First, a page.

Laryngeal mask airway versus bag-mask ventilation or endotracheal intubation for neonatal resuscitation

Using a laryngeal mask, a face mask or a tube directly into the large breathing passage (endotracheal intubation) for resuscitation of a newborn infants. Most newborns are vigorous at birth, but a small number need to be helped with breathing (assisted ventilation) in the delivery room. If infants do not have effective breathing soon after birth, they can
become severely depressed, so rapidly providing effective ventilation in the delivery room is very important. Ventilation is often started using a bag with oxygen attached, that is manually pumped (manual resuscitation bag) to force air into a close-fitting face mask held over the infant's nose and mouth. If breathing remains depressed after using the manual resuscitation bag, a tube is placed directly into the infant's large airway (endotracheal intubation). Bag and mask ventilation and endotracheal intubation may not be possible when infants have airway obstructions or head and face abnormalities, obstructing the normal flow of air through the nose and mouth into the lungs and obstructing the view of the airway by the medical personnel attempting intubation. The laryngeal mask airway is an alternative to bag and mask ventilation and endotracheal intubation that uses a small mask attached to the end of a silicone tube, which can be fitted into the throat to provide positive pressure ventilation into the airway. The review authors made a thorough search of the medical literature and found one, small randomized trial (with 40 infants) that compared the laryngeal mask with endotracheal intubation, when bag and mask ventilation had been unsuccessful. There was no clinical difference between the two methods. Overall, the time taken to insert both devices was very short (7.5 to 10 sec) and the resuscitators had a very high first time success rate. No eligible randomized studies compared the laryngeal mask with bag and mask ventilation.

Authors' conclusions: 

The LMA can achieve effective ventilation during neonatal resuscitation in a time-frame consistent with current guidelines. There is no evidence to evaluate the relative efficacy and safety of the LMA compared with BMV as the primary airway device. A single, small randomised controlled trial found no clinically significant difference between the LMA and ETT when BMV was unsuccessful. Case series and case reports suggest that the LMA can provide an effective rescue airway during resuscitation if both BMV and ETT have been unsuccessful. A well-designed randomised controlled trial comparing the LMA with BMV during neonatal resuscitation is warranted.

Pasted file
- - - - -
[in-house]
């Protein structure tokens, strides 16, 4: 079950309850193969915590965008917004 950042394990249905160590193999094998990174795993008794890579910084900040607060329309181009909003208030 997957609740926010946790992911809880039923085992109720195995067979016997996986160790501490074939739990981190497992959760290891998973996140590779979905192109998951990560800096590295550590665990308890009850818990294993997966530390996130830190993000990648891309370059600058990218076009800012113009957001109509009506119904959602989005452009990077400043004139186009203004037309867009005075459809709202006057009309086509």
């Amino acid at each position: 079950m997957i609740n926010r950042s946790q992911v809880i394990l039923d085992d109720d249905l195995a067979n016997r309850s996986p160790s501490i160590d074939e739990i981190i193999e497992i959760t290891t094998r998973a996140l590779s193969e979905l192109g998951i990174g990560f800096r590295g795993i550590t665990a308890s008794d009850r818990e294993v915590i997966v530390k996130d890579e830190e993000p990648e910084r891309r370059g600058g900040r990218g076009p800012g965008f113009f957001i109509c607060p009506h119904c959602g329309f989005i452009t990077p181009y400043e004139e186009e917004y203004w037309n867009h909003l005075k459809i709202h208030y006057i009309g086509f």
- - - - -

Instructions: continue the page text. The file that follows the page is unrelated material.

Read the full abstract...

Providing effective positive pressure ventilation is the single most important component of successful neonatal resuscitation. Ventilation is frequently initiated with a manual resuscitation bag and face-mask (BMV) followed by endotracheal intubation (ETT) if depression continues. These techniques may be difficult to perform successfully resulting in prolonged resuscitation or severe neonatal depression. The laryngeal mask airway (LMA) may achieve initial ventilation and successful resuscitation faster than a bag-mask device or endotracheal intubation.


Among newborns requiring positive pressure ventilation for resuscitation, is effective ventilation and successful resuscitation achieved faster with the LMA compared with either BMV or ETT?

Search strategy: 

The Cochrane Central Register of Controlled Trials (CENTRAL, The Cochrane Library, Issue 3, 2004), MEDLINE (1966-November 2004), Pre-MEDLINE (November 15, 2004), CINAHL 1982-November 2004), reference lists of published trials, and Society for Pediatric Research abstracts were searched. Experts were contacted for additional references.

Selection criteria: 

Randomised and quasi-randomised trials

Data collection and analysis: 

Two reviewers independently evaluated studies, assessed methodologic quality, and extracted data using the Cochrane Neonatal Review Group criteria. Categorical treatment effects were described as relative risks and risk differences and continuous treatment effects were described as the mean difference. There were insufficient data to perform pooled analyses.

Main results: 

No eligible studies compared the LMA with BMV. One small randomised controlled trial comparing the LMA with ETT when BMV had been unsuccessful was included. There was no statistically significant difference between the LMA and ETT with the exception of a clinically insignificant difference in time to complete insertion of the device favouring the ETT.